שבת ט' בכסלו תשפ"ג 03/12/2022
Search
  • The Mission Continues

    As in the past so it remains today - we were and still are under the selfsame commitment to adhere to the directions of the Gedolei Yisrael, who stand guard against breaches of purity threatening our camp. When we were required to ask – we asked. When we were instructed to depart – we left. The moment we are summoned back to raise the flag, every other consideration is pushed to the side and we answer: We are ready!

    Read More...

בראי היום

  • Harav Yisrael Friedman zy”a, the Rebbe of Husyatin

    מוטי, ויקיפדיה העברית

    The ancestral chain of Harav Yisrael Friedman, the founder of the Husyatin chassidic court, originates with the holy Baal Shem Tov. The Husyatin chassidus has its roots in Galicia and eventually came to Tel Aviv, during the turbulent years between the two World Wars.

    Read More...

Place

  • Maccabi'im Gravesite

    In honour of Chanukah, we will discuss a fascinating, ongoing investigation attempting to establish the place of burial of Mattisyahu Kohen Gadol and his family.

    Read More...

Join Our Mailing List!

Please add a Valid Email Address
Join
Thanks!

In Jewish Sites

The Tunisian Synagogue in Acco

The Tunisian Synagogue in Acco is unique in its kind. Its uniqueness lies in its exceptional mosaic art which decorates its interior walls as well as a part of its floor and roof. The synagogue additionally has over one hundred stained glass windows.

Mordechai Zeevi 04/05/2009 12:00
The coastal city of Acco is located in the north of the country, on the shore off the Mediterranean Sea. Acco is the most ancient coastal city and has seen many ordeals and battles throughout the years. Acco is referred to in Judges as one of the places where the Children of Israel did not expel the Canaanites. The history of Acco includes many great Rabbis who resided there, among them several of the Tosafot composers, like Rabbi Shimshon of Shanz, Rabbi Yehonatan of Loniel and Rabbi Yechiel of Paris, who was the Rosh Yeshiva of the local Yeshiva. After his passing, the Ramban (Nachmanides) took over the position as Rosh Yeshiva. There are over one hundred synagogues scattered around the city, many of them very ancient, however the most special synagogue is definitely the Tunisian Synagogue "Ohr Torah".

"Ohr Torah" is located next to the local court, and occupies an ancient four-story building which is over thousands years old. The building served as a community center during the establishment of the state and later, in 5714, it was allocated to the Tunisian community where they established their synagogue.

When the building began to function as a synagogue, its manager, Zion Badash, decorated the synagogue with spectacular mosaic art. The first floor of the building serves as a Beit Midrash where prayers and learning is conducted during the weekdays, while the actual synagogue occupies the second floor, where prayers are conducted on Sabbaths and Holidays as well as on special occasions, such as a Brit. The women's section is situated on the third floor, and at the top of the stairs that ascend to the roof, a large space is covered with mosaic art in remembrance of the Holocaust. There are eleven mosaic works throughout the building that commemorate the Holocaust.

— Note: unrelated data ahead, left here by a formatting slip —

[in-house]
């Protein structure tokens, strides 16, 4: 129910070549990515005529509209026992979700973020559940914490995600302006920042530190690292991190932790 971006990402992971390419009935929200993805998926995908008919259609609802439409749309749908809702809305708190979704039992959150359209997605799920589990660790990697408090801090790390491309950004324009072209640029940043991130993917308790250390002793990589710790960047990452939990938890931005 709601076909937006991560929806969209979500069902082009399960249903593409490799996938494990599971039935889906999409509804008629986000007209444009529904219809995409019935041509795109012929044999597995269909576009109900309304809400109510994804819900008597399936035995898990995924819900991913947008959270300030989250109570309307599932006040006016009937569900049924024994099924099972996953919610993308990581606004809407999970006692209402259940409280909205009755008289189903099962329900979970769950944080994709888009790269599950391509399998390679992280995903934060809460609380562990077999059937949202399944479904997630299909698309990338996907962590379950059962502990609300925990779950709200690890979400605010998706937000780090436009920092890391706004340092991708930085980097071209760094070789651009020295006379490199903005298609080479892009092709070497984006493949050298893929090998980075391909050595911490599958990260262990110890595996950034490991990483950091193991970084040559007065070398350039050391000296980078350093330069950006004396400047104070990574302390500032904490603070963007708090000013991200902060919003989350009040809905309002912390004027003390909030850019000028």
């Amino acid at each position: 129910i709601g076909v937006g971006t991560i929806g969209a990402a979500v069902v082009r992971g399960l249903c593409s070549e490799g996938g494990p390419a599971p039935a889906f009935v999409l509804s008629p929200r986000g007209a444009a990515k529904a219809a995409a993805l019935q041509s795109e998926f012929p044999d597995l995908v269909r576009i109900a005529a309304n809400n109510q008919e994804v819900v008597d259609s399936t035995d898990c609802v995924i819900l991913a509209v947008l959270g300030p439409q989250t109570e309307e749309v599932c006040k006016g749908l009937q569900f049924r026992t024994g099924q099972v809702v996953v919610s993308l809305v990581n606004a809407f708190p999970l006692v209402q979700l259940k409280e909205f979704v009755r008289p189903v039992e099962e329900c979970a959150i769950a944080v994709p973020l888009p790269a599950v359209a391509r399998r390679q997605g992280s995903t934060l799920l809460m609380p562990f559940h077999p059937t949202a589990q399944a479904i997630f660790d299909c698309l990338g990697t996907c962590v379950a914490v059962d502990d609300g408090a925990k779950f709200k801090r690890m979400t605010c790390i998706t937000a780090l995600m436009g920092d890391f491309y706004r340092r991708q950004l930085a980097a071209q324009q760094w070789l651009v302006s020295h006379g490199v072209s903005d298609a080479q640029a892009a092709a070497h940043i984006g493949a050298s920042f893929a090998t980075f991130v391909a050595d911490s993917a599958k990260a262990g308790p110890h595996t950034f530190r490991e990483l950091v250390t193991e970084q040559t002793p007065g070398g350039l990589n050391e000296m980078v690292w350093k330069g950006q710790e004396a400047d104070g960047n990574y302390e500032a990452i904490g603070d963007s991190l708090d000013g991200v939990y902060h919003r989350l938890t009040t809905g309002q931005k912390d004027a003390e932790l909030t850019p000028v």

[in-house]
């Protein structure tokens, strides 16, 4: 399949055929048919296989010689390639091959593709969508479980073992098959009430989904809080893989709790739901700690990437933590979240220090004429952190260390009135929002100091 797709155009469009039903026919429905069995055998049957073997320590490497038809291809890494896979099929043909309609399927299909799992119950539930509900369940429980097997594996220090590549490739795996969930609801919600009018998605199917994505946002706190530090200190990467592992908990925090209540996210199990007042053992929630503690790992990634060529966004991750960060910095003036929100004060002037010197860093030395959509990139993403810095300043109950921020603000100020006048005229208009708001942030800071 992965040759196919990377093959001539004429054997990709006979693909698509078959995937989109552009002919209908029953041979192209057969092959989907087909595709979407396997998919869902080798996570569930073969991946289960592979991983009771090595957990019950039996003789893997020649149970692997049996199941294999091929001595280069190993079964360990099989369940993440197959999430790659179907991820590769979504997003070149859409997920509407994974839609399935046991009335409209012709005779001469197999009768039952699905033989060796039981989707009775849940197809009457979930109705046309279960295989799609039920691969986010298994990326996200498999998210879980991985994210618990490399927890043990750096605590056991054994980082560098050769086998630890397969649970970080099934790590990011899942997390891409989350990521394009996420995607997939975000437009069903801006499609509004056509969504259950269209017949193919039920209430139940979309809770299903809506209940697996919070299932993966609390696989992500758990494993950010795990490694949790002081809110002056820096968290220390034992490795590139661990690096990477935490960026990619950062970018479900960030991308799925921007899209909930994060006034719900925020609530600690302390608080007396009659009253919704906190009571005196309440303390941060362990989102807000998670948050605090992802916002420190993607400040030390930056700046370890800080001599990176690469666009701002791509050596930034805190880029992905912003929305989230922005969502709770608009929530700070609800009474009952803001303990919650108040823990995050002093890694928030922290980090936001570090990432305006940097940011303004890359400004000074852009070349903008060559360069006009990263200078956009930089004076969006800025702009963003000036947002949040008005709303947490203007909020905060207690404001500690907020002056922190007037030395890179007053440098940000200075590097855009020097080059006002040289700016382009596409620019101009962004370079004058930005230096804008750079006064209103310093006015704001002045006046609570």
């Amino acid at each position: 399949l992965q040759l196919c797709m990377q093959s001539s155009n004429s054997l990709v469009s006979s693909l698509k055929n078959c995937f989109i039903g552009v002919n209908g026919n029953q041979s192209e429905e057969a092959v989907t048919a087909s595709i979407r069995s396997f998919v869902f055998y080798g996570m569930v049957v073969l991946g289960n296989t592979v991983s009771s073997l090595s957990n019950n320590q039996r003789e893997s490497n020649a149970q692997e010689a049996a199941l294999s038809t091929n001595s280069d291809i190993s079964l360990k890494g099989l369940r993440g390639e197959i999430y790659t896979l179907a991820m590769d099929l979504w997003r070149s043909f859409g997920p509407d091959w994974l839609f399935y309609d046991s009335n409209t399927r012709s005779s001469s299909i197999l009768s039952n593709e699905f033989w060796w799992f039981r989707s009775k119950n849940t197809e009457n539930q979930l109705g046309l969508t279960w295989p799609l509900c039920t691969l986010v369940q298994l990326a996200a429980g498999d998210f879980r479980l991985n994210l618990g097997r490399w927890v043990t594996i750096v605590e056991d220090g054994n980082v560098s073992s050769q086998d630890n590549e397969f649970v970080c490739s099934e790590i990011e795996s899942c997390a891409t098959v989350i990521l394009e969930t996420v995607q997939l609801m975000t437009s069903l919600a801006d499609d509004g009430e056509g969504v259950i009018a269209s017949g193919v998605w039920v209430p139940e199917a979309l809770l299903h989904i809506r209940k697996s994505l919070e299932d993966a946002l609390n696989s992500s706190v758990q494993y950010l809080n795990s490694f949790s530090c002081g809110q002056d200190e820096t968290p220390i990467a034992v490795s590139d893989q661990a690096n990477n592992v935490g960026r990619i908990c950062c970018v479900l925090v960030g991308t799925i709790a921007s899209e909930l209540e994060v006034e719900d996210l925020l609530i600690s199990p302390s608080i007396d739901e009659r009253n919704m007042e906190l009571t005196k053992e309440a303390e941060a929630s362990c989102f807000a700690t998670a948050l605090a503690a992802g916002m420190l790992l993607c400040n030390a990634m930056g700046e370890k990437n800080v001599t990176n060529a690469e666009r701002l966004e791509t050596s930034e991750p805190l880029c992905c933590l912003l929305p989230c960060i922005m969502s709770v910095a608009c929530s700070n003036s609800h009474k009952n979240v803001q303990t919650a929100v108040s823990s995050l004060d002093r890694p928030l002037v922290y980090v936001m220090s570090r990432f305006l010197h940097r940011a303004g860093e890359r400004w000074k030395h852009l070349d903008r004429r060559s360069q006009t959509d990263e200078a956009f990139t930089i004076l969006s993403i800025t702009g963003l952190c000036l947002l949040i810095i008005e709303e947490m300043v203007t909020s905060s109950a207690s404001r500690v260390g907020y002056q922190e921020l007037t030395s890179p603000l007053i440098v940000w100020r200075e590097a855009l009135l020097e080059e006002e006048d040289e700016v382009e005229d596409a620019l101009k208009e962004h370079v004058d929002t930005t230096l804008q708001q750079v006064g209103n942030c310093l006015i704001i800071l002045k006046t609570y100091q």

The synagogue has three entrances, symbolizing the three patriarchs, and seven Holy Arks, representing the Seven Gates of Heaven. Furthermore, the synagogue is almost entirely decorated with breathtaking mosaic works on its floor, walls and ceiling. The beautiful works display Jewish coins from the time of the Temple and the Bar Kochva Revolt until our times, the Seven Species, the Holy Temple and its vessels and the gates of Jerusalem. Additionally, the prayer of Pittum Haketoret is written within a mosaic work, while another describes the exile in Egypt and the forced labor of our forefathers. The dream of Jacob, the flags of the twelve tribes and their blessings are all displayed in various mosaic works as well. The exceptional mosaic works are made of colorful stones that were collected throughout the country, from Eilat in the south to the Golan Heights in the north. The colors of the stones are genuine and real; not one stone was artificially colored.

Aside from the extraordinary mosaic art displayed in the synagogue, the synagogue is decorated with 140 stained glass windows where major Jewish historic events and stories from the Bible are presented.

The synagogue is constantly active and offers services and lectures which draw countless people who carefully step on the decorated floor, lest the beautiful mosaic art be ruined. At times, the visitors cannot discern the end of the floor and the beginning of the wall, as it is all continuously decorated with mosaic works.

The synagogue manager relates that in the beginning, only one mosaic work was ordered to decorate the synagogue; however, as it arrived so did the desire for more. That is how the whole synagogue eventually became one large, fascinating piece of mosaic art.